Laremy Tunsil was a five-star recruit from Columbia HS in Lake City, Florida. Rivals ranked him as the number one offensive tackle and 14th overall prospect in the 2013 HS Class. He was recruited by Alabama, Florida State, and Georgia, but chose Ole Miss instead. Tunsil received All-SEC first team honors his sophomore and junior seasons as well as All-SEC second team his freshman year for only allowing two sacks in 28 career starts. To end a great career at Ole Miss, he even ran a touchdown in on a designed lateral versus Oklahoma State in the Sugar Bowl. He enters the 2016 NFL Draft as the consensus best offensive tackle.
|DOB||August 2, 1994||Bench (225 lbs)||DNP|
|Weight||310 lbs||Broad Jump||DNP|
|Arms||34.25 in||20 Yard Shuttle||DNP|
|Hands||10 in||3 Cone Drill||DNP|
|40 Yard Dash (10 yd split)||DNP||60 Yard Shuttle||DNP|
For fun, let’s start with the touchdown I mentioned in the intro section: His lateral toss in the blow out versus Oklahoma State in the Sugar Bowl. Note: This is completely legal since it’s a lateral and not a forward pass. Just unusual!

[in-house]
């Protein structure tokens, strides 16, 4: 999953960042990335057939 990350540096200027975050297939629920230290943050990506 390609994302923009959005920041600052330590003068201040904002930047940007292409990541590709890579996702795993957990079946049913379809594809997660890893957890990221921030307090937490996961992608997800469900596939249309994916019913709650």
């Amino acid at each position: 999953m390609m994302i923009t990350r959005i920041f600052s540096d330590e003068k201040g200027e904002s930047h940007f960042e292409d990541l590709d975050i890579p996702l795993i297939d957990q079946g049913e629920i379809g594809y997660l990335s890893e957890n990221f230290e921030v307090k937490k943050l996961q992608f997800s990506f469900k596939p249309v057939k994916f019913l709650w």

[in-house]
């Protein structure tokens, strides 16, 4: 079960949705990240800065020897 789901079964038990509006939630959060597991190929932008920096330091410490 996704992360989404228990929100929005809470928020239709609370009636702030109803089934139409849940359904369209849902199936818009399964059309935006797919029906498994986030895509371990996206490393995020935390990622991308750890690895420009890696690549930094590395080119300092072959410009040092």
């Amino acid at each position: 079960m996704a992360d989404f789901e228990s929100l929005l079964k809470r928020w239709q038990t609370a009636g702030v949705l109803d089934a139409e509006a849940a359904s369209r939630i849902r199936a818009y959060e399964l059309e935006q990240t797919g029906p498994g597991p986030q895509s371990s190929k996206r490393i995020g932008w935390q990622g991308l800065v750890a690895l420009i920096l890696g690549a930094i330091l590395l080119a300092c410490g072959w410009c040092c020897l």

Not many offensive tackles get a designed play for them… Unless, of course, you are Bill Bob from Varsity Blues.
Let’s begin the real film!
Laremy Tunsil quickly sets off the line of scrimmage and uses a powerful left jab to control pass rushers off the edge.
He did an excellent job of controlling Texas A&M’s Myles Garrett and Oklahoma State’s Emmanuel Ogbah. Garrett should be a first or second round pick in the following draft, while Ogbah should be a second round pick this draft.
Patience is a key trait for pass blockers in the NFL. Laremy Tunsil is the model example for this waiting for the pass rusher to come to him and not reach. There are times when the pass rusher initiates contact, and Tunsil is a little less patient on his second jab. But these situations are far less frequent as Tunsil typically does a good job of controlling his defender after initial contact.
Tunsil is an elite pass blocker, and the only area I can see him struggle with at first as he adjusts to the pro game is with speed blockers on the edge. Rushing to the edge widens his hips enough for an inside move.
Using a combination of speed and power, an edge defender can get into his chest plate to off balance Tunsil.
Versus Auburn he was called for multiple false start penalties attempting to anticipate the snap and reaction by the edge rusher. Interesting enough, many project the Chargers at #3 to select him and he would have to face the best speed rusher in the game with Von Miller. Here’s a film breakdown I wrote about his speed rush during the last Super Bowl.